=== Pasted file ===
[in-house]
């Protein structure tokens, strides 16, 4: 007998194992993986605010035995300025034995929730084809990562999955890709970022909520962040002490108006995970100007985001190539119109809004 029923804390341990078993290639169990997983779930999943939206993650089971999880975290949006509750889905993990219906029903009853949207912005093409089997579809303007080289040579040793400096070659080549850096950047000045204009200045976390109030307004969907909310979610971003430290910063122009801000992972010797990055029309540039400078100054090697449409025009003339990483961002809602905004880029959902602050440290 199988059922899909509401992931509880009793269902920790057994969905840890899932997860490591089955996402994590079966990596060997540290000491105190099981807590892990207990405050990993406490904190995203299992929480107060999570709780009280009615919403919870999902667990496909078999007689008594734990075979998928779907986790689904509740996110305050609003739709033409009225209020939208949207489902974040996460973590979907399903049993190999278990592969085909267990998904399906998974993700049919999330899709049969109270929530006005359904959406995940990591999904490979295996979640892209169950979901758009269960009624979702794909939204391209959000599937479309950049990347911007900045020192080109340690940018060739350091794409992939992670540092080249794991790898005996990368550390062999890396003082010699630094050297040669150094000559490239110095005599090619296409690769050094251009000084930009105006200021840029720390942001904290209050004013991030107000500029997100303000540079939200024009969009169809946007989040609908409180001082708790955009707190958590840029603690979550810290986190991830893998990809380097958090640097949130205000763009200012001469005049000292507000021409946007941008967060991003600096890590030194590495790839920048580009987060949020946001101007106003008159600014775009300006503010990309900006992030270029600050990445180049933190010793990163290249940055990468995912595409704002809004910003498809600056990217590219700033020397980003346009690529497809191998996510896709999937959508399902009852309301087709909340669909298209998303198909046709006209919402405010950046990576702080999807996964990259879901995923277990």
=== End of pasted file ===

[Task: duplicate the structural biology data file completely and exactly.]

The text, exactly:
[in-house]
């Protein structure tokens, strides 16, 4: 007998194992993986605010035995300025034995929730084809990562999955890709970022909520962040002490108006995970100007985001190539119109809004 029923804390341990078993290639169990997983779930999943939206993650089971999880975290949006509750889905993990219906029903009853949207912005093409089997579809303007080289040579040793400096070659080549850096950047000045204009200045976390109030307004969907909310979610971003430290910063122009801000992972010797990055029309540039400078100054090697449409025009003339990483961002809602905004880029959902602050440290 199988059922899909509401992931509880009793269902920790057994969905840890899932997860490591089955996402994590079966990596060997540290000491105190099981807590892990207990405050990993406490904190995203299992929480107060999570709780009280009615919403919870999902667990496909078999007689008594734990075979998928779907986790689904509740996110305050609003739709033409009225209020939208949207489902974040996460973590979907399903049993190999278990592969085909267990998904399906998974993700049919999330899709049969109270929530006005359904959406995940990591999904490979295996979640892209169950979901758009269960009624979702794909939204391209959000599937479309950049990347911007900045020192080109340690940018060739350091794409992939992670540092080249794991790898005996990368550390062999890396003082010699630094050297040669150094000559490239110095005599090619296409690769050094251009000084930009105006200021840029720390942001904290209050004013991030107000500029997100303000540079939200024009969009169809946007989040609908409180001082708790955009707190958590840029603690979550810290986190991830893998990809380097958090640097949130205000763009200012001469005049000292507000021409946007941008967060991003600096890590030194590495790839920048580009987060949020946001101007106003008159600014775009300006503010990309900006992030270029600050990445180049933190010793990163290249940055990468995912595409704002809004910003498809600056990217590219700033020397980003346009690529497809191998996510896709999937959508399902009852309301087709909340669909298209998303198909046709006209919402405010950046990576702080999807996964990259879901995923277990």